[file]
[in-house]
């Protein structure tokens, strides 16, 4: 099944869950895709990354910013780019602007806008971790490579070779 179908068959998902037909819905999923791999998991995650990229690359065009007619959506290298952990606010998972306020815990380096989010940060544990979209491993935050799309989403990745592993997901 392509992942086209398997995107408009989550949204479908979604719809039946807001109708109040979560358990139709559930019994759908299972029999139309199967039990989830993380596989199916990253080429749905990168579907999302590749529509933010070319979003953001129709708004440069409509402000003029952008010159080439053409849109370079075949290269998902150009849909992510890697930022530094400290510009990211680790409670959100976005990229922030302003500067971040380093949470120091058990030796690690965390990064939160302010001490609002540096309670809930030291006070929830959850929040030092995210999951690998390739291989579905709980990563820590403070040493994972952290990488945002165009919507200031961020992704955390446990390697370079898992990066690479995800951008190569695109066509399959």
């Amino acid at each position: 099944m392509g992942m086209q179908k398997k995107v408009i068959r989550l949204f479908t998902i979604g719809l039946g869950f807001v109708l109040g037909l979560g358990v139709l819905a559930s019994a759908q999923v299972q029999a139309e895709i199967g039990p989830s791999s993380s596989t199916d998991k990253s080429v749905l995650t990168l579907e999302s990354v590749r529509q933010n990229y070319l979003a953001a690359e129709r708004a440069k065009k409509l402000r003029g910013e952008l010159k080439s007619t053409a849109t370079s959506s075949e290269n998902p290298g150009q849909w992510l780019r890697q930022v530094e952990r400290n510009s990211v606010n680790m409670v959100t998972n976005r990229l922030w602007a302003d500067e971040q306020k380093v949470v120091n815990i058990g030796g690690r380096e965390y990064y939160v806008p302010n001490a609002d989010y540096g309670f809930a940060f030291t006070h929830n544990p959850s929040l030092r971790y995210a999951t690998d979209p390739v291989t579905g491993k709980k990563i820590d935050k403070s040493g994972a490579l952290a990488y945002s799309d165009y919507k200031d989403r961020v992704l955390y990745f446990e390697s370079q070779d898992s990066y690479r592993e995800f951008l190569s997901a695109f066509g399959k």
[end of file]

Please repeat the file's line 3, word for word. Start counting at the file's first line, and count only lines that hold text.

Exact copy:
């Amino acid at each position: 099944m392509g992942m086209q179908k398997k995107v408009i068959r989550l949204f479908t998902i979604g719809l039946g869950f807001v109708l109040g037909l979560g358990v139709l819905a559930s019994a759908q999923v299972q029999a139309e895709i199967g039990p989830s791999s993380s596989t199916d998991k990253s080429v749905l995650t990168l579907e999302s990354v590749r529509q933010n990229y070319l979003a953001a690359e129709r708004a440069k065009k409509l402000r003029g910013e952008l010159k080439s007619t053409a849109t370079s959506s075949e290269n998902p290298g150009q849909w992510l780019r890697q930022v530094e952990r400290n510009s990211v606010n680790m409670v959100t998972n976005r990229l922030w602007a302003d500067e971040q306020k380093v949470v120091n815990i058990g030796g690690r380096e965390y990064y939160v806008p302010n001490a609002d989010y540096g309670f809930a940060f030291t006070h929830n544990p959850s929040l030092r971790y995210a999951t690998d979209p390739v291989t579905g491993k709980k990563i820590d935050k403070s040493g994972a490579l952290a990488y945002s799309d165009y919507k200031d989403r961020v992704l955390y990745f446990e390697s370079q070779d898992s990066y690479r592993e995800f951008l190569s997901a695109f066509g399959k």